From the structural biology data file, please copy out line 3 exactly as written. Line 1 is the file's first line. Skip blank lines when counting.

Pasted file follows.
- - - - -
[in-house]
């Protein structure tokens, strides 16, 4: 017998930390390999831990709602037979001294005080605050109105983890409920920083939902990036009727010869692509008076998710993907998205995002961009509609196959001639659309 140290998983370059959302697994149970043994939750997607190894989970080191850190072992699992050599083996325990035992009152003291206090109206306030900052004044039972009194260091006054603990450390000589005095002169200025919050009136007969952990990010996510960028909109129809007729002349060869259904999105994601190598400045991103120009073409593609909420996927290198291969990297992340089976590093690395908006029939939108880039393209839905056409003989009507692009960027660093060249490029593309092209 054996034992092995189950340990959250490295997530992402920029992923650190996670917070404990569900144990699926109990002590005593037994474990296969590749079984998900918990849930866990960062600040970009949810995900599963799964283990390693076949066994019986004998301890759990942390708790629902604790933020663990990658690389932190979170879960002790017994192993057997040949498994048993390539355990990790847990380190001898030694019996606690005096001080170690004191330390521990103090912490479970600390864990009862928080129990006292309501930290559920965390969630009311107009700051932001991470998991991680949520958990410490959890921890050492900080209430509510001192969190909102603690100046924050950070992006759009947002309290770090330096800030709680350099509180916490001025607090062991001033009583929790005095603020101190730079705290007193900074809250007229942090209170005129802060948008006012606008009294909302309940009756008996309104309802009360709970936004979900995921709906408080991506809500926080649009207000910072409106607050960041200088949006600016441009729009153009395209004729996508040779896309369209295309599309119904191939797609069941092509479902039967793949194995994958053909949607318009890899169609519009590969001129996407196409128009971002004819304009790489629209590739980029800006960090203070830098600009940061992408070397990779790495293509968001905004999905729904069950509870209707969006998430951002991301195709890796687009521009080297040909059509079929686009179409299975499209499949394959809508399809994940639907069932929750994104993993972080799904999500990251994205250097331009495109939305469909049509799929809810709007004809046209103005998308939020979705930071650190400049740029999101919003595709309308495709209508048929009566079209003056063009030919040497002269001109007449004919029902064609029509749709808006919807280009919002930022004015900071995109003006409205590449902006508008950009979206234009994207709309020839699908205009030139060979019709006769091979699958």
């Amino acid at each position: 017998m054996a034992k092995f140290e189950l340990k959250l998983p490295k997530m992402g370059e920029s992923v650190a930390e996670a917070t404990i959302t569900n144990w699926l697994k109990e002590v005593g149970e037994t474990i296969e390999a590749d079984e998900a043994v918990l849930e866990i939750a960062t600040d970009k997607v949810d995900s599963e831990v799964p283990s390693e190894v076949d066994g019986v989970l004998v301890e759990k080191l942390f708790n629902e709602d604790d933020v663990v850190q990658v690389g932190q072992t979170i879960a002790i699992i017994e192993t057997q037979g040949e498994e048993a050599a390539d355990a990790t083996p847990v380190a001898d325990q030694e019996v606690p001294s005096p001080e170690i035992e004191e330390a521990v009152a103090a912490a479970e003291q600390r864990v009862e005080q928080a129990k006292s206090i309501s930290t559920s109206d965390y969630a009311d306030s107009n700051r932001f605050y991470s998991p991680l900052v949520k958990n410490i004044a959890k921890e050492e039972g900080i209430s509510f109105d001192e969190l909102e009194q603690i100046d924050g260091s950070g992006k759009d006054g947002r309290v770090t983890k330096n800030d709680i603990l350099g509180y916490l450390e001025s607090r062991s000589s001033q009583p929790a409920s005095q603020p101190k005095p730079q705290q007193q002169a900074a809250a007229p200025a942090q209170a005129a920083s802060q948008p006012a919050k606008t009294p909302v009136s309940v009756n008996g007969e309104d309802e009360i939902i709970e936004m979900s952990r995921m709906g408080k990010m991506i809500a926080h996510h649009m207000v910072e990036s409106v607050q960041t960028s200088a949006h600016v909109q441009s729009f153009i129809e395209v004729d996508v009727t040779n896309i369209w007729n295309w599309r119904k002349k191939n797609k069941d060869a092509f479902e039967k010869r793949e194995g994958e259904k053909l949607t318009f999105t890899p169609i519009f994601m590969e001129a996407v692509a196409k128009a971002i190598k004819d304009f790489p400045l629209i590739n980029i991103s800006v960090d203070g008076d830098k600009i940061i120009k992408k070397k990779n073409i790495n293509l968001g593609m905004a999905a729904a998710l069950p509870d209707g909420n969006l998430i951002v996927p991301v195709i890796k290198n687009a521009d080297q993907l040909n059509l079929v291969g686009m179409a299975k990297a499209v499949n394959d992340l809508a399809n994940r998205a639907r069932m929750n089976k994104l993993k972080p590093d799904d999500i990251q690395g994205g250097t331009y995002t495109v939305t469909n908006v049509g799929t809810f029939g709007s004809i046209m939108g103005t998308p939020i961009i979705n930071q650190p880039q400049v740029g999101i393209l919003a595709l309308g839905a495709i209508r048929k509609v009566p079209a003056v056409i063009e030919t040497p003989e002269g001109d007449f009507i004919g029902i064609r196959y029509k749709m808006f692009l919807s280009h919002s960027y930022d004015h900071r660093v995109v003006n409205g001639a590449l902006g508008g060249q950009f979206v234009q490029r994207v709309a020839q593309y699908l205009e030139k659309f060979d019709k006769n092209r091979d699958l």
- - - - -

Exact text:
């Amino acid at each position: 017998m054996a034992k092995f140290e189950l340990k959250l998983p490295k997530m992402g370059e920029s992923v650190a930390e996670a917070t404990i959302t569900n144990w699926l697994k109990e002590v005593g149970e037994t474990i296969e390999a590749d079984e998900a043994v918990l849930e866990i939750a960062t600040d970009k997607v949810d995900s599963e831990v799964p283990s390693e190894v076949d066994g019986v989970l004998v301890e759990k080191l942390f708790n629902e709602d604790d933020v663990v850190q990658v690389g932190q072992t979170i879960a002790i699992i017994e192993t057997q037979g040949e498994e048993a050599a390539d355990a990790t083996p847990v380190a001898d325990q030694e019996v606690p001294s005096p001080e170690i035992e004191e330390a521990v009152a103090a912490a479970e003291q600390r864990v009862e005080q928080a129990k006292s206090i309501s930290t559920s109206d965390y969630a009311d306030s107009n700051r932001f605050y991470s998991p991680l900052v949520k958990n410490i004044a959890k921890e050492e039972g900080i209430s509510f109105d001192e969190l909102e009194q603690i100046d924050g260091s950070g992006k759009d006054g947002r309290v770090t983890k330096n800030d709680i603990l350099g509180y916490l450390e001025s607090r062991s000589s001033q009583p929790a409920s005095q603020p101190k005095p730079q705290q007193q002169a900074a809250a007229p200025a942090q209170a005129a920083s802060q948008p006012a919050k606008t009294p909302v009136s309940v009756n008996g007969e309104d309802e009360i939902i709970e936004m979900s952990r995921m709906g408080k990010m991506i809500a926080h996510h649009m207000v910072e990036s409106v607050q960041t960028s200088a949006h600016v909109q441009s729009f153009i129809e395209v004729d996508v009727t040779n896309i369209w007729n295309w599309r119904k002349k191939n797609k069941d060869a092509f479902e039967k010869r793949e194995g994958e259904k053909l949607t318009f999105t890899p169609i519009f994601m590969e001129a996407v692509a196409k128009a971002i190598k004819d304009f790489p400045l629209i590739n980029i991103s800006v960090d203070g008076d830098k600009i940061i120009k992408k070397k990779n073409i790495n293509l968001g593609m905004a999905a729904a998710l069950p509870d209707g909420n969006l998430i951002v996927p991301v195709i890796k290198n687009a521009d080297q993907l040909n059509l079929v291969g686009m179409a299975k990297a499209v499949n394959d992340l809508a399809n994940r998205a639907r069932m929750n089976k994104l993993k972080p590093d799904d999500i990251q690395g994205g250097t331009y995002t495109v939305t469909n908006v049509g799929t809810f029939g709007s004809i046209m939108g103005t998308p939020i961009i979705n930071q650190p880039q400049v740029g999101i393209l919003a595709l309308g839905a495709i209508r048929k509609v009566p079209a003056v056409i063009e030919t040497p003989e002269g001109d007449f009507i004919g029902i064609r196959y029509k749709m808006f692009l919807s280009h919002s960027y930022d004015h900071r660093v995109v003006n409205g001639a590449l902006g508008g060249q950009f979206v234009q490029r994207v709309a020839q593309y699908l205009e030139k659309f060979d019709k006769n092209r091979d699958l």